Figure 1 and table 1 show the remarkable invasion of computers into the British workplace over the past twenty years. Taking first the simple measure of 'participation', the proportion of employees using computers by this definition has nearly doubled since 1986, and appears to be heading towards a plateau of just over three quarters of the employee workforce. Over the same period there was a similarly growing proportion of computer-intensive workplaces where at least half the employees are reported to be using computers or automated equipment.

[FIGURE 1 OMITTED]

The mere use of a computer, however, is a very loose indication of the skills being deployed, since computers can vary greatly in their importance for the job and in the level at which they are used. Figure 1 also plots the 'centrality' of computer use to jobs. The proportion of those answering at the top of the scale ('essential') rose from 33-49 per cent between 1997 and 2006. In addition to computers being 'essential' for half of British employees, another quarter of employees rated them as 'fairly important' or 'very important' in 2006.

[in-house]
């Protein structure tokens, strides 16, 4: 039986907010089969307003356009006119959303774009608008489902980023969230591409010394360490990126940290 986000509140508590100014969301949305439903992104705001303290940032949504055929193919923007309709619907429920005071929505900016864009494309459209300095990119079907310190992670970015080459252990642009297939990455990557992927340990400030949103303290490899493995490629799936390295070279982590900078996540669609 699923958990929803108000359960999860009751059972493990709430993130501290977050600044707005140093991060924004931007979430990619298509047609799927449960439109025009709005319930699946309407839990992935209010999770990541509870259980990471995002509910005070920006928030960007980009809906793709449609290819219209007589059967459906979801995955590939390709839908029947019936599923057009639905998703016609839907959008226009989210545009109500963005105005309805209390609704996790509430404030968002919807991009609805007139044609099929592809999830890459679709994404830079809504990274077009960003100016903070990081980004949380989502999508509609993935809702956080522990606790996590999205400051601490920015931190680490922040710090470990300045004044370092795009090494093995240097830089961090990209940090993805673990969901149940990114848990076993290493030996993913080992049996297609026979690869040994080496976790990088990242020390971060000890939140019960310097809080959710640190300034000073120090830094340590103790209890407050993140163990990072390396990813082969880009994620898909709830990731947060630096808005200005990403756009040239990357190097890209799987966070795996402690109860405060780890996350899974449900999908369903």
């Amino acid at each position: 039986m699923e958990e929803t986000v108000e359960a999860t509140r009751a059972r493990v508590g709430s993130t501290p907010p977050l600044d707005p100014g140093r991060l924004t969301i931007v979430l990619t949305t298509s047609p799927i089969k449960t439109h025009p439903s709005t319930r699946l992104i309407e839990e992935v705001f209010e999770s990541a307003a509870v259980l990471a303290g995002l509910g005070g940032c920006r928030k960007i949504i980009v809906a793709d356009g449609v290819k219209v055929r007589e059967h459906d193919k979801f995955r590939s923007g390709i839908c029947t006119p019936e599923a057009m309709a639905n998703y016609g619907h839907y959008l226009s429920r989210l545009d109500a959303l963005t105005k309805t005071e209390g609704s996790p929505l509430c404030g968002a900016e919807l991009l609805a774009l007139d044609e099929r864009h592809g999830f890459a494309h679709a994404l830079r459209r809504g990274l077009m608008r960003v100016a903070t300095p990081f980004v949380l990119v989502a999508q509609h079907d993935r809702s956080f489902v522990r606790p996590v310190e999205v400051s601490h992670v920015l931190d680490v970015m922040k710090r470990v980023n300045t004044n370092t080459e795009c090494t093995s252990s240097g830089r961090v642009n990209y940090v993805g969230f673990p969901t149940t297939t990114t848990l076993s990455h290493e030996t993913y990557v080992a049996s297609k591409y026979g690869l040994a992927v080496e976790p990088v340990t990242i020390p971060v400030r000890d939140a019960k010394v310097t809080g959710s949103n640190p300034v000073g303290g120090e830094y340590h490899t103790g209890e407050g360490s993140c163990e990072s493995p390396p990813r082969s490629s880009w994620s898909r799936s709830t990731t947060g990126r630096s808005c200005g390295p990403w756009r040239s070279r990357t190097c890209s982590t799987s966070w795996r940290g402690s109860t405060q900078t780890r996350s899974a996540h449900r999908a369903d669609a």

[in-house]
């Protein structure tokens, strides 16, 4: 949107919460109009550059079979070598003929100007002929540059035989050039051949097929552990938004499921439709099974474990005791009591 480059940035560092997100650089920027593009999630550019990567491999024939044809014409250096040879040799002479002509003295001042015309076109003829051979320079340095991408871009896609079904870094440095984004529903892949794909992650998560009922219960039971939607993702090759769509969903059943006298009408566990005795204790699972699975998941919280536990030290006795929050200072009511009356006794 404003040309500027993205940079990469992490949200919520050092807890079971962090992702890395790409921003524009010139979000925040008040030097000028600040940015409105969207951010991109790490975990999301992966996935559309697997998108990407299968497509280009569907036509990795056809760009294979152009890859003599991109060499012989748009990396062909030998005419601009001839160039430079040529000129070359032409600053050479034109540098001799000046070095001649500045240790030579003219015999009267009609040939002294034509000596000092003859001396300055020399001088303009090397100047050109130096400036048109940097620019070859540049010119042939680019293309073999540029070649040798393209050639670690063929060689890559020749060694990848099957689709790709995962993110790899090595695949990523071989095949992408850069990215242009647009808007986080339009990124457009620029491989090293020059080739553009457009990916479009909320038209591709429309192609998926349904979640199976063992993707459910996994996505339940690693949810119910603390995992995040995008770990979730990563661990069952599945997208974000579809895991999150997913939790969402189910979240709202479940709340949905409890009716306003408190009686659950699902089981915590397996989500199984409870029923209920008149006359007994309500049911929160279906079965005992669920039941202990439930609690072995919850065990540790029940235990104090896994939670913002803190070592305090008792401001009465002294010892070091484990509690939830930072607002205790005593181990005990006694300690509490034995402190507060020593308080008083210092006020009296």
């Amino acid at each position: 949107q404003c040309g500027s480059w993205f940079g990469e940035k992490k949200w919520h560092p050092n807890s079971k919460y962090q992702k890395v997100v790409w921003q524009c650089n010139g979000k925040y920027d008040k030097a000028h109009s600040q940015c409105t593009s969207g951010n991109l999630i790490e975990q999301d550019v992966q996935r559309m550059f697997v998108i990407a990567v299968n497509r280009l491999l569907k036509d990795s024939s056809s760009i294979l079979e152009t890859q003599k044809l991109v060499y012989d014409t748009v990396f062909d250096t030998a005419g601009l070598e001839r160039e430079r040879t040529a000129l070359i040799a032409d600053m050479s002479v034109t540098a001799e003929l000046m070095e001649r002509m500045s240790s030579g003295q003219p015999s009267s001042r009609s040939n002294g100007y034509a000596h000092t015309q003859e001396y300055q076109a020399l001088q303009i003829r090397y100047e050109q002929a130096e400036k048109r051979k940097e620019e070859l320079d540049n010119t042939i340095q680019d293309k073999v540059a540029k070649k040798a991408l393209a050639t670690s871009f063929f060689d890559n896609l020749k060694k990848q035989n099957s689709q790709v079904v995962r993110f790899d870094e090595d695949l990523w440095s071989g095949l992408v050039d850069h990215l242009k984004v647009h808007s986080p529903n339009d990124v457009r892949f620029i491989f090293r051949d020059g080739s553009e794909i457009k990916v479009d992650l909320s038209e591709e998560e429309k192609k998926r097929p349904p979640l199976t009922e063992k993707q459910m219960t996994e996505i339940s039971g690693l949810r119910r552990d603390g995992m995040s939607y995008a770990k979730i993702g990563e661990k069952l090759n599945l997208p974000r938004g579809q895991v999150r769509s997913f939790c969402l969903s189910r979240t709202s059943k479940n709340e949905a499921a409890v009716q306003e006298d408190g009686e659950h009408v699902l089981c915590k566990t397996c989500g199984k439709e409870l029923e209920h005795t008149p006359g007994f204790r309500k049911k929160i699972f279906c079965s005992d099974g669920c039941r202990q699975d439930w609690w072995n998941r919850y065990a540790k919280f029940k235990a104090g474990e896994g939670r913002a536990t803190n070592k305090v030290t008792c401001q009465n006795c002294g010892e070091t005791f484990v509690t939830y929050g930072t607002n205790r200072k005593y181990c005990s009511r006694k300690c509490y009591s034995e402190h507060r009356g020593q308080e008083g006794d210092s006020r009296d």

Our figures for 2006 can be compared with estimates from the recent 'Community Survey on ICT usage in households and by individuals', according to which 74 per cent of employees use computers, internet or e-commerce (Demunter, 2005), comparable with the Skills Survey figure for participation. Moreover, the Community survey documents that 49 per cent of employed persons in the UK were using computers 'in their normal routine' (Demunter, 2006). This UK figure, which is close to the European Union average, (5) is comparable with the Skills Survey figure for centrality. The expanded computer use might have been expected to dilute usage, with progressively lower-level users adopting the technology at easier levels. The third series shows that this did not happen. The proportion of employees who use computers at a 'high' level--either 'complex' or 'advanced' usage--rose from 16 to 23 per cent over 1997 to 2006. Taken as a proportion of computer users only, the increase was from 24 per cent in 1997 to 28 per cent in 2006. Examples of 'complex' use were: using a computer for analysing information or design, including use of computer aided design or statistical analysis packages; an example of 'advanced' use was using computer syntax and/or formulae for programming. Through this time, therefore, not only were more and more employees being joined up to the digital revolution, the preponderance were progressively being called on to exercise higher-level computing skills. Finally, figure 1 also documents the very rapid recent expansion of internet usage at work. The proportion of jobs where internet usage was essential rose from 14-28 per cent just in the short period from 2001-6.